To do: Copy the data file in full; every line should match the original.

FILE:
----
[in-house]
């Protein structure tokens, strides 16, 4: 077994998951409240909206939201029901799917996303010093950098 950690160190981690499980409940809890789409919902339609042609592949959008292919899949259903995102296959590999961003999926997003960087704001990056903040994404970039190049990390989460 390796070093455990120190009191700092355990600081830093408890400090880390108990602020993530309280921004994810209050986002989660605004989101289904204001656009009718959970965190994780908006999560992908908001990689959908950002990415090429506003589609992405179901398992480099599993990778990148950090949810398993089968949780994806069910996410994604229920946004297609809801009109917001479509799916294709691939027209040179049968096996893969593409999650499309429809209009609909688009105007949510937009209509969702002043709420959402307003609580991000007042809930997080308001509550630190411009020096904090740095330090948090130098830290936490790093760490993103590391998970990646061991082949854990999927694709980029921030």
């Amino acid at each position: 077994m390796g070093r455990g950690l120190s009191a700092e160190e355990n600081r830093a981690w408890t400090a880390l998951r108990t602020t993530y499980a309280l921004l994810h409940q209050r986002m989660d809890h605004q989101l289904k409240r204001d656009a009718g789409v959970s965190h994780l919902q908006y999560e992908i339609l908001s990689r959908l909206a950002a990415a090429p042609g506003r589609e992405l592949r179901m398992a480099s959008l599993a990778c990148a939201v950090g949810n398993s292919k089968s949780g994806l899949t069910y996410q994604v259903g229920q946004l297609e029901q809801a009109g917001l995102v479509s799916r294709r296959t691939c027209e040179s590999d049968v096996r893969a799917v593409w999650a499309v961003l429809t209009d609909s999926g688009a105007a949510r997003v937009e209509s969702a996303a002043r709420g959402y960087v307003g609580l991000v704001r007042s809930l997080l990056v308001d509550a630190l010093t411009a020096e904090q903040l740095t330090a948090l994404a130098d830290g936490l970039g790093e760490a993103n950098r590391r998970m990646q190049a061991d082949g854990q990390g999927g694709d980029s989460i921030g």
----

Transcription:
[in-house]
């Protein structure tokens, strides 16, 4: 077994998951409240909206939201029901799917996303010093950098 950690160190981690499980409940809890789409919902339609042609592949959008292919899949259903995102296959590999961003999926997003960087704001990056903040994404970039190049990390989460 390796070093455990120190009191700092355990600081830093408890400090880390108990602020993530309280921004994810209050986002989660605004989101289904204001656009009718959970965190994780908006999560992908908001990689959908950002990415090429506003589609992405179901398992480099599993990778990148950090949810398993089968949780994806069910996410994604229920946004297609809801009109917001479509799916294709691939027209040179049968096996893969593409999650499309429809209009609909688009105007949510937009209509969702002043709420959402307003609580991000007042809930997080308001509550630190411009020096904090740095330090948090130098830290936490790093760490993103590391998970990646061991082949854990999927694709980029921030």
């Amino acid at each position: 077994m390796g070093r455990g950690l120190s009191a700092e160190e355990n600081r830093a981690w408890t400090a880390l998951r108990t602020t993530y499980a309280l921004l994810h409940q209050r986002m989660d809890h605004q989101l289904k409240r204001d656009a009718g789409v959970s965190h994780l919902q908006y999560e992908i339609l908001s990689r959908l909206a950002a990415a090429p042609g506003r589609e992405l592949r179901m398992a480099s959008l599993a990778c990148a939201v950090g949810n398993s292919k089968s949780g994806l899949t069910y996410q994604v259903g229920q946004l297609e029901q809801a009109g917001l995102v479509s799916r294709r296959t691939c027209e040179s590999d049968v096996r893969a799917v593409w999650a499309v961003l429809t209009d609909s999926g688009a105007a949510r997003v937009e209509s969702a996303a002043r709420g959402y960087v307003g609580l991000v704001r007042s809930l997080l990056v308001d509550a630190l010093t411009a020096e904090q903040l740095t330090a948090l994404a130098d830290g936490l970039g790093e760490a993103n950098r590391r998970m990646q190049a061991d082949g854990q990390g999927g694709d980029s989460i921030g």